“No thank you.” Her eldest daughter at seven, Deborah answered.

Esther put her hands on her hips, “It wasn’t a request.”

All three of them stood up and dragged their feet behind their mother. The stream was only a short walk away, but they had to cross the freshly sprung meadow and in spite of their sadness the children began to run and play amongst the flowers. The sound of their laughter floated on the air and it eased Esther’s own nervousness.

The stream was fast flowing, and they heard it before they could see its crystal-clear waters. It cut through the land and flowed straight to the sea in the far south. The children had made their mother swear that one day they would follow it all the way down.

Excitedly, the children took off their shoes and socks and paddled in the water while Esther looked on. After a little while, they had gathered around.

“I know you are all sad, I am too. But you all know why father had to go away.”

“To ensure the rights of the people,” Deborah answered.

“Yes, but also to protect us. The fighting is far away and so we have to wait for him.”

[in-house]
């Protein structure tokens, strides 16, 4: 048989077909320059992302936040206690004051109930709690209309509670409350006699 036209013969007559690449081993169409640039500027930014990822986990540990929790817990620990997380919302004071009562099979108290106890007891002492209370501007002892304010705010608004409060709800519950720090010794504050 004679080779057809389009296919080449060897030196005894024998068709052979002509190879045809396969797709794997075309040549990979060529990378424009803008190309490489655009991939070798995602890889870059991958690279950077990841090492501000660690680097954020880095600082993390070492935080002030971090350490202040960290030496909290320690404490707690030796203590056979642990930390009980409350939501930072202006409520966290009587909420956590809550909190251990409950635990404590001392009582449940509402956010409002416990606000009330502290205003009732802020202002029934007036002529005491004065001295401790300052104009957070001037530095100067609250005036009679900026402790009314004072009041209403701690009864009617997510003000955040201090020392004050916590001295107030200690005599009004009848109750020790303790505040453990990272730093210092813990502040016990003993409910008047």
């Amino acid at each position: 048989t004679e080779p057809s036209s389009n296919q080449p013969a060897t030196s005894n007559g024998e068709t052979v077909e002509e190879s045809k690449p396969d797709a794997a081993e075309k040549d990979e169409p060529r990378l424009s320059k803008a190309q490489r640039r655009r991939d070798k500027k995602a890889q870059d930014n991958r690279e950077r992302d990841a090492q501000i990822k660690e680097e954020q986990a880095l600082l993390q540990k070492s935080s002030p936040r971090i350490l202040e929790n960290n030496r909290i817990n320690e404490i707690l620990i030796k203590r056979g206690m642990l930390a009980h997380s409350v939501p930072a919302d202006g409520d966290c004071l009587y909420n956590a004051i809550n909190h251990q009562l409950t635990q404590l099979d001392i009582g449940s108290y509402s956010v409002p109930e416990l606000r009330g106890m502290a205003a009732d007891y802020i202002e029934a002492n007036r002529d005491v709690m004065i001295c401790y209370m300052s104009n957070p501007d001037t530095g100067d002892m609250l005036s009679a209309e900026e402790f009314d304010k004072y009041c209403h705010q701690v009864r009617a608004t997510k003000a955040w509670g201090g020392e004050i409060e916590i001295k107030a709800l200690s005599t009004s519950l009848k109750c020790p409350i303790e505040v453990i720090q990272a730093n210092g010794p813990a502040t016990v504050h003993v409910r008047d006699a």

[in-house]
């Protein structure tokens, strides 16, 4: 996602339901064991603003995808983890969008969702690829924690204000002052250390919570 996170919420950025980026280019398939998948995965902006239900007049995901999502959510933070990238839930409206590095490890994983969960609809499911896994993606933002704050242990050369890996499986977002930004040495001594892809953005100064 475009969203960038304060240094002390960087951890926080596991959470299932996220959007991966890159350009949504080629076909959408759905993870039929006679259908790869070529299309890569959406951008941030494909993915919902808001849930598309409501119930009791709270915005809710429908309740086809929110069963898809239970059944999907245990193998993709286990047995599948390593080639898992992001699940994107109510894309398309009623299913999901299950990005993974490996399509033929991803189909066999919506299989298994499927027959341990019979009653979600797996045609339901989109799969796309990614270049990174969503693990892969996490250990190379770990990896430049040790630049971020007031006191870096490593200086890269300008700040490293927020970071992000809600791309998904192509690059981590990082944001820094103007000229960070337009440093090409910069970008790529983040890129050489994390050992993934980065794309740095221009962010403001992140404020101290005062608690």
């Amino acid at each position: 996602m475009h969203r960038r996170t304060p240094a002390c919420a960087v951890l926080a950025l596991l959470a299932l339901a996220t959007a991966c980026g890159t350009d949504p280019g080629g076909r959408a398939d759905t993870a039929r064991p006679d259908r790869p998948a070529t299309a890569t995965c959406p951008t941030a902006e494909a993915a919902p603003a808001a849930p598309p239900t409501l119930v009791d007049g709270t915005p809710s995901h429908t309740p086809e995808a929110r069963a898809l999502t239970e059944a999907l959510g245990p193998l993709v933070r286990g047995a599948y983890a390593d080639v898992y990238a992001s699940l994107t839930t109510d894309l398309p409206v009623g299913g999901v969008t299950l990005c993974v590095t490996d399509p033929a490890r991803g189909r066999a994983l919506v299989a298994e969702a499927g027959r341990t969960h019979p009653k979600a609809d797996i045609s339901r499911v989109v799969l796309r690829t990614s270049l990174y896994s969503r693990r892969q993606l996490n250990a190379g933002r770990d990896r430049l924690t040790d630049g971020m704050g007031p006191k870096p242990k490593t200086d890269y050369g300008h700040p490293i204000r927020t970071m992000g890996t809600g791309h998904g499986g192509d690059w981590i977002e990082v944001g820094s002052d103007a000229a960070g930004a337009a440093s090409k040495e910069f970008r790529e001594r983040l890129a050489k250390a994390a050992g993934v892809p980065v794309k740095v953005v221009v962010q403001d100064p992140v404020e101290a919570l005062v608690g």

“But why did he have to go?” her youngest child, James implored with tears in his eyes.

“General Dakari needs your father very much, so they can fight the King and Queen together.” She could see that her answer did not satisfy the young boy, “Your father is trying to make a better world for you.”

At this the boy smiled, “I am going to be a general like daddy one day!” he announced.

His innocence made Esther laugh. She looked at her middle child, Henrietta who looked most like her. She was the most affected by the outbreak of civil war.

“What is it Henrietta?”
“War makes life hard doesn’t it? I have read it in all the books.”

Her question made everyone stop and her siblings looked to their mother.

“Yes, it does. So, we will have to work hard won’t we, to keep the farm going. You will all keep learning at your lessons and because- and this is the important part, the war will end and there will be a brand new world that we will have to learn to live in. You are going to shape the new world your father is fighting for.”

Henrietta nodded.

“Now go on and play for a little longer, then we will go back and bake some sweet treats.”

Two Years Later.

Esther looked at the dresses in her cupboard, some were light cotton for the summer, fine wool and fur lined around the wrists and neck for the winter and satin for special occasions, some with corsets and some without, all were beautifully cut and reminded her of a time when she was a gentlemen’s wife. Now her needs dictated that she must sell them on the market, either as scraps or as whole pieces so that she could try to pay for someone to fix the large cart and pay Bethany and her grandson Matthew, now her only servants and two farm hands that came twice a week.